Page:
The investigation continues into what led a Chattanooga man who identified as Muslim to go on a shooting rampage leaving killing four Marines.
Local Muslims in southeast Michigan are moving forward and embracing their traditions while combating negative stereotypes about them.
"We take five steps forward but then these things bring us back unfortunately," said Fatima Salman of Michigan Muslim Community Council. "It makes it harder but we have to keep moving,"
At the Muslim Unity Center mosque in Bloomfield Hills it's prayer time
"In our sermons we made sure we spoke out against this violent act," said Imam Mohamed Al-Masmarii of the Michigan Muslim Community Council. "We hope that people can know we stand strongly against acts like this as Muslims."
But the executive director of the Michigan Muslim Community Council says it's crucial people do not allow acts of violence by any one Muslim to tarnish their community and what it represents.
"He doesn't represent Muslims," said Al-Masmarii. "Michigan is one of the largest Muslim communities in America and you see the peace we have here."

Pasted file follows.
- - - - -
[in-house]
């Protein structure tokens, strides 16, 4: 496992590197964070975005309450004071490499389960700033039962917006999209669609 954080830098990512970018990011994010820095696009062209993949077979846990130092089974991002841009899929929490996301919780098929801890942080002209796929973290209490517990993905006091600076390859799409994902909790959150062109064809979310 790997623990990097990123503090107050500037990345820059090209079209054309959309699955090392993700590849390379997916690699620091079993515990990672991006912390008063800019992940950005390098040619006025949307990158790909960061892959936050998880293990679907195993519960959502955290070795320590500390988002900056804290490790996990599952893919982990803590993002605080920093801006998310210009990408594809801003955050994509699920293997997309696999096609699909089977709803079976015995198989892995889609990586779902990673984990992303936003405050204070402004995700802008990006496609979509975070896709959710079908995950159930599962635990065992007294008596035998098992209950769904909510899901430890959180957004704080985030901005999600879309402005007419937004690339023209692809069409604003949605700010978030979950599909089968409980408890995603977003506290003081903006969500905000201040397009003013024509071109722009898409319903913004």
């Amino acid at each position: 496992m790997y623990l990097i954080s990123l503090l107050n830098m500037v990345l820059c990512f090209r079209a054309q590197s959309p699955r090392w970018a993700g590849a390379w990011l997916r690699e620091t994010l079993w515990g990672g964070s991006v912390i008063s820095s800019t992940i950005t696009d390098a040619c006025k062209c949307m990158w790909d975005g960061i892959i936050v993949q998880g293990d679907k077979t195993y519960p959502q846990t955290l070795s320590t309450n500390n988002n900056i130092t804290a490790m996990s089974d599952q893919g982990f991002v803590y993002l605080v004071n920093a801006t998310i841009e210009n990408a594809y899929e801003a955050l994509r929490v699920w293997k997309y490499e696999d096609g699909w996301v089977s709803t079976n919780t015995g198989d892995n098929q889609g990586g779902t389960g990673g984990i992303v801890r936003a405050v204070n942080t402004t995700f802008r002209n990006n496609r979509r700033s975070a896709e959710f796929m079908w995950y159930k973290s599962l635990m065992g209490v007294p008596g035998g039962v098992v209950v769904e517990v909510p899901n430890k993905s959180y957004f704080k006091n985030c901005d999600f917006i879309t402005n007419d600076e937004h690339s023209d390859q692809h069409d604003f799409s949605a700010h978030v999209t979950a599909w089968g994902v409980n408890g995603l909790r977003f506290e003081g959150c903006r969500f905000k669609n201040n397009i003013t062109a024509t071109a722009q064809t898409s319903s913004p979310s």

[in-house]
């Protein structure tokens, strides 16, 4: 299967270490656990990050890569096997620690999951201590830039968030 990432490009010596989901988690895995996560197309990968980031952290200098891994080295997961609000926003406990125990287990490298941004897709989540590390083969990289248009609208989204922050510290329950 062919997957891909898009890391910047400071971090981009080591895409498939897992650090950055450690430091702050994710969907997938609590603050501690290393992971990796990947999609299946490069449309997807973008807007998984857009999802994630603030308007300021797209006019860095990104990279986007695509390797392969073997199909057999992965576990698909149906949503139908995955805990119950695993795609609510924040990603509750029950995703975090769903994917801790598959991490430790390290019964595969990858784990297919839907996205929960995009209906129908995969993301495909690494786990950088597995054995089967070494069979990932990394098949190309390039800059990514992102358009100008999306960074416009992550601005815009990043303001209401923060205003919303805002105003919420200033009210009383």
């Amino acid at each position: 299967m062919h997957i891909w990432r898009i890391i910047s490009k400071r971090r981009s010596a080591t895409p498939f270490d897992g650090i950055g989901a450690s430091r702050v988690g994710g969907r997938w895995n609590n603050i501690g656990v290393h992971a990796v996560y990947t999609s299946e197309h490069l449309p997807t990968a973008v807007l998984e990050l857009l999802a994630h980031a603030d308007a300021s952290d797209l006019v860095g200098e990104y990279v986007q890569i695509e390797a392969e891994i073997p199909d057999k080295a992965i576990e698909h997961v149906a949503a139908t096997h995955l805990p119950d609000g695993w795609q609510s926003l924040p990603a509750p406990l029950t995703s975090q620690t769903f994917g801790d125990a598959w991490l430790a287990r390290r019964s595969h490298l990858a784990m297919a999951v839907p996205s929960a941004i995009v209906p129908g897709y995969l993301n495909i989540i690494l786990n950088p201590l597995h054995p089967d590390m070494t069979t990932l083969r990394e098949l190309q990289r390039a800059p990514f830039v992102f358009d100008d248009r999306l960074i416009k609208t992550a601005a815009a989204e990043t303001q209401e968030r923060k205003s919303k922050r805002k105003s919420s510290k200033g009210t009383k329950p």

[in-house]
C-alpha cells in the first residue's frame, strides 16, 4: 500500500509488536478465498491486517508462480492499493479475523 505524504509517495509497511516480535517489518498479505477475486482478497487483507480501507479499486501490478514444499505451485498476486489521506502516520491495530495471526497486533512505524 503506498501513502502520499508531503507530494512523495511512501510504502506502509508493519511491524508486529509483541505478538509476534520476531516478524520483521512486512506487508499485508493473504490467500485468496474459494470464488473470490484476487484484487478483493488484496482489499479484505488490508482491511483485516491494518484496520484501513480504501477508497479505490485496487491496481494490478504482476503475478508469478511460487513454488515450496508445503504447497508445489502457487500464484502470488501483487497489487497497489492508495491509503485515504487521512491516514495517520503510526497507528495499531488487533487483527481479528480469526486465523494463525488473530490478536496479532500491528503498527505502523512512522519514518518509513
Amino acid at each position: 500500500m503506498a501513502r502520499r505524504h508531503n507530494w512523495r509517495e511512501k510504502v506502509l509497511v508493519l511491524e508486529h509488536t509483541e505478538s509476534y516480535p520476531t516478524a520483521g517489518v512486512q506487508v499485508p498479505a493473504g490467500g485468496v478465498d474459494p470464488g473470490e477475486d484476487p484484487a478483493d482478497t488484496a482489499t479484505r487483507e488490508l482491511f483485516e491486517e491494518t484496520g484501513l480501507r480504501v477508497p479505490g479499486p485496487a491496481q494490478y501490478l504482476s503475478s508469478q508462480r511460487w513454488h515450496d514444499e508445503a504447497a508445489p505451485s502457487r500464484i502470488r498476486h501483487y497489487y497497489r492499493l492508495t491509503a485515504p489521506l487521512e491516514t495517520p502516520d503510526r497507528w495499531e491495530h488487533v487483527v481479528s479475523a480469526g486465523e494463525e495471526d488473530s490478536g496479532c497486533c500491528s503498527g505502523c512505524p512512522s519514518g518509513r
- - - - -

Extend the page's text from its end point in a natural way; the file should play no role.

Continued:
The deadly shooting took place during the Muslim holy month of Ramadan. A time when many Muslims fast to learn self-respect, self-discipline and self-restraint.
On Friday many Muslims marked the conclusion of the holy month with the Celebration of Eid
As Ramadan comes to an end, this community admits it's difficult to celebrate in wake of a tragedy.
"It really shocked the community and in a way it really changed the vibe where we were excited that everything was calm," he said. "So it was a shock for the Muslim community."
As the FBI investigates the shooting to see if it was an act of terrorism, local Muslims say eduction is what promotes understanding and erases fear.
"If people give us opportunity to explain and also be generous enough to listen to what we have to say. In times we have to explain certain things, we hope people listen to us and not (just) hear us."